How tough is it to single speed?

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  • How tough is it to single speed?
  • Premier Icon singlespeedstu
    Subscriber

    I find it quite hard beating of all the female attention when they find out i’m a singlespeeder. It kind of helps when i carry a shitty stick around with me.

    belugabob
    Member

    On 40″ wheels, perhaps… Try this calculator. 120rpm on 26″ wheels with a 32:16 ratio gives you 18.6mph

    Well, I guess Sheldon Brown doesn’t lie – gonna have to get a cadence metre πŸ˜‰

    Premier Icon mattjg
    Subscriber

    Better tell the guys that won this years Strathpuffer and Highland Trail 400, both SS riders.

    And the guy who won the Brass Monkeys series down south on a rigid SS Singular Swift.

    Candodavid
    Member

    It kind of helps when i carry a shitty stick around with me.

    That’ll be that common Jones thingy that you ride πŸ˜†

    Premier Icon singlespeedstu
    Subscriber

    The girls love the Jones.

    They think it’s a girly shopping bike…

    Premier Icon epicyclo
    Subscriber

    When you stop to think about it, it takes the same amount of work to shift the weight of yourself and bike up a hill in a given time, regardless of whether you use multiple gears or a single ratio.

    rogerthecat
    Member

    I have been riding SS for just over 2 years, it certainly changes the way you ride and I am fitter because I get out more and enjoy it more. Also, spend more time enjoying the trail and the ride because I’m always in the right gear.

    Running 32:16 on a 26″ in the Peak ok on most stuff, some of the really long rubbly climbs are a no, but most other stuff is ok.

    Best thing to do is convert an old, cheap bike and give it a go for a few weeks, it’s addictive.

    DrP
    Member

    It’s impossibly hard – that’s why only me and pete Poddy can do it…

    DrP

    PeterPoddy
    Member

    It’s true.

    PeterPoddy
    Member

    High five bud! πŸ˜›

    DrP
    Member

    Kapow!

    DrP

    Premier Icon edhornby
    Subscriber

    my fixed gear commuter has a 48×16 gear on it – and I sometimes have a child seat on it as well πŸ™‚

    you have to be prepared to muscle the gear round and carry as much speed as you can, keep relaxed when you are seated trying to get the gear round as much as you can because that stops the bouncing on the saddle when spinning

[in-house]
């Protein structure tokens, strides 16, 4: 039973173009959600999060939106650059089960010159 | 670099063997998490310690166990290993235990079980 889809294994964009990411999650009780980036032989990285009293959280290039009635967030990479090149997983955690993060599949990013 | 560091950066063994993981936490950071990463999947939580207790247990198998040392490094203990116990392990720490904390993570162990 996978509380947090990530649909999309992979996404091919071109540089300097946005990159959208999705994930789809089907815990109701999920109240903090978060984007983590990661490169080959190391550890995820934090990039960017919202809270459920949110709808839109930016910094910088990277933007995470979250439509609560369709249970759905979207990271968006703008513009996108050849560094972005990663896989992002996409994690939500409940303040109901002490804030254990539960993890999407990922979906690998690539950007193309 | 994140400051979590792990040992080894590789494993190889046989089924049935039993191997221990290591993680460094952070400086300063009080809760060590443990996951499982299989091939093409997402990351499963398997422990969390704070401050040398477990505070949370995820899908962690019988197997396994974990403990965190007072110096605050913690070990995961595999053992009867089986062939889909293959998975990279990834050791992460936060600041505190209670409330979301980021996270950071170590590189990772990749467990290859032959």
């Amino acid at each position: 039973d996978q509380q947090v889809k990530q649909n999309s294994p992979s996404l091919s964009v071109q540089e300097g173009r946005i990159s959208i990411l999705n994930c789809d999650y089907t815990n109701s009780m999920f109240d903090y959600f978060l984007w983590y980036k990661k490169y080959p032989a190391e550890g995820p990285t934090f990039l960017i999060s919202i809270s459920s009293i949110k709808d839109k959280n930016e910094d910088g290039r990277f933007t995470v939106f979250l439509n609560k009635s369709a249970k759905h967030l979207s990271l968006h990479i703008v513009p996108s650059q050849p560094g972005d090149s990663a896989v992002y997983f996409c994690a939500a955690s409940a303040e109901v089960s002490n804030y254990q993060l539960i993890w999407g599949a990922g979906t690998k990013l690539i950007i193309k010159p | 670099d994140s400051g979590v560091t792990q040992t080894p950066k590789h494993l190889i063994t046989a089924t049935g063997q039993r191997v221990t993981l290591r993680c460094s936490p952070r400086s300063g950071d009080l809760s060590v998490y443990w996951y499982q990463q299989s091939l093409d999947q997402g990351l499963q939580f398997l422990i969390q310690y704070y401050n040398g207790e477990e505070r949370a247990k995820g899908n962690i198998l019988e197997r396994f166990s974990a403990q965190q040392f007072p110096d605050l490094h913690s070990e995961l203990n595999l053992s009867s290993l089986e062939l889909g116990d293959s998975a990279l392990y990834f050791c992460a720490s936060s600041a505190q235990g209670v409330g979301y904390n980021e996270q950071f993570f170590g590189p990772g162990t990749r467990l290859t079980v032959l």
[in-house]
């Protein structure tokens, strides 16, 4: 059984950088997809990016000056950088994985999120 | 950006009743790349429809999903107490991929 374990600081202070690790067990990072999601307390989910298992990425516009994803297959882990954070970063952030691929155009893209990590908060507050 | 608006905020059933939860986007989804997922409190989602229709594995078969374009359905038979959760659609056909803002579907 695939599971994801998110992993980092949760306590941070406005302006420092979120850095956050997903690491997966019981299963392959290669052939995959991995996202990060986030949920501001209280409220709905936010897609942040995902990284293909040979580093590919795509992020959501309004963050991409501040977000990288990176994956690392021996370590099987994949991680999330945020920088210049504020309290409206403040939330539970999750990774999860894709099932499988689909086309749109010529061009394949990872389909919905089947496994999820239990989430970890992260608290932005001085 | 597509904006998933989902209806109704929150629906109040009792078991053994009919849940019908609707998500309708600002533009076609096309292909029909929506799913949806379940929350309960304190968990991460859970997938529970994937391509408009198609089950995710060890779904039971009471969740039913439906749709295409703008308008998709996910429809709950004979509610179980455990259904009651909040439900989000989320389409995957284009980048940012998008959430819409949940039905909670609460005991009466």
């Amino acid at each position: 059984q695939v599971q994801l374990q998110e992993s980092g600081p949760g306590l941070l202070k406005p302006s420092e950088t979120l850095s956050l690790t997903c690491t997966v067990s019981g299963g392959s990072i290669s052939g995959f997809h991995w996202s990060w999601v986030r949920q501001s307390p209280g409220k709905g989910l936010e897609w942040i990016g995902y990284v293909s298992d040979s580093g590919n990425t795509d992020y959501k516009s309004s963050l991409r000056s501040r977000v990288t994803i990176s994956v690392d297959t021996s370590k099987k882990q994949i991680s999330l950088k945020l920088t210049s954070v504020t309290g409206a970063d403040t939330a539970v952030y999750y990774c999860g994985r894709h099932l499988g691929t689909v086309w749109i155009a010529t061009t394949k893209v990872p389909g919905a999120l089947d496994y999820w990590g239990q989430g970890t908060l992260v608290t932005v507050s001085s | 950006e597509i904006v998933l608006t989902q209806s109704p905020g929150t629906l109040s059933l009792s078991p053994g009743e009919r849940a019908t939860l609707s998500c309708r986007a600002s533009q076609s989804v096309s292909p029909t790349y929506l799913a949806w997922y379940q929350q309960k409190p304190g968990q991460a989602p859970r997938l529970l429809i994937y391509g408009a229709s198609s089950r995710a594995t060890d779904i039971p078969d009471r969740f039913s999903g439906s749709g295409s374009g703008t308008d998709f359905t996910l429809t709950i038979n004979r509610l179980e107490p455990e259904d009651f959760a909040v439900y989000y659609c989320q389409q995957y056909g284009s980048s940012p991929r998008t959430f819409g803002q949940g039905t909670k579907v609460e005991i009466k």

Haven’t used gears for over a year now. Fun bike is 32:16 with zocchi rc3 ti 44s on it. Commuter is a ss cross bike with a cold seat for half the time.

    Miss gears? No. Have a full saint set up in the shed. Never even tempted to use it.

    Premier Icon imnotverygood
    Subscriber

    When you stop to think about it, it takes the same amount of work to shift the weight of yourself and bike up a hill in a given time, regardless of whether you use multiple gears or a single ratio.

    Yes. This is why most people find it just as easy cycling up a 1 in 4 using the 53×11 gear as they do using 39×25. Can”t think why they bother to change gears at all really.

    tazzymtb
    Member

    As a very fast ss riding (as in wins events and is faster than sponsored gearie boys) mate put it “I’d rather shovel wasps up my arsehole than go back to using gears”.

    Ss isn’t that hard..you just need to be a simpleton with a high pain threshold πŸ™‚

    Premier Icon oldnpastit
    Subscriber

    It’s especially noticeable on the road bike just how much difference gears make, as everyone else spins away into the distance on the steep climbs, or clicks up into the big ring on the long gentle tail-wind descents and heads off at 40+km/h. Leaving you slogging away on your own having been comprehensively dropped off the back.

    SS MTB is more practical but even then there are limits. I don’t imagine there are many SS bikes in the Alps.

    Duffer
    Member

    When you stop to think about it, it takes the same amount of work to shift the weight of yourself and bike up a hill in a given time, regardless of whether you use multiple gears or a single ratio.

    An interesting thought. I’m sure an Engineer / Mathematician / Physicist / STW Keyboard Warrior could shed more light on the situation.

    I rode a fully rigid SS exclusively for three years – it was hard at first, you use very different muscles from riding a geared bike and spend lots more time out of the saddle. After the first ride, you’ll feel like you spent a whole day in the gym. Arms, shoulders and lower back/butt will ACHE! It massively improves core strength and overall fitness and I think improves your technique considerably. Momentum becomes your friend and you learn to keep it by riding better – balance and coordination will improve and you’ll ride much more smoothly.

    Geared riders will outrun you on the flat, fast pedalling stuff (you’ll soon learn how to spin smoothly at 140 rpm), but when it comes to the climbs, they’ll be eating your dust!

    There’s also never a “wrong gear” moment on a SS – you can bask in the glory of your own awesomeness when you float past a geared rider who’s spluttered to a halt in a gear he can no longer turn :mrgreen: and when it comes to the British winter mudfest, your bike will keep going when everyone else’s derailleurs have packed up.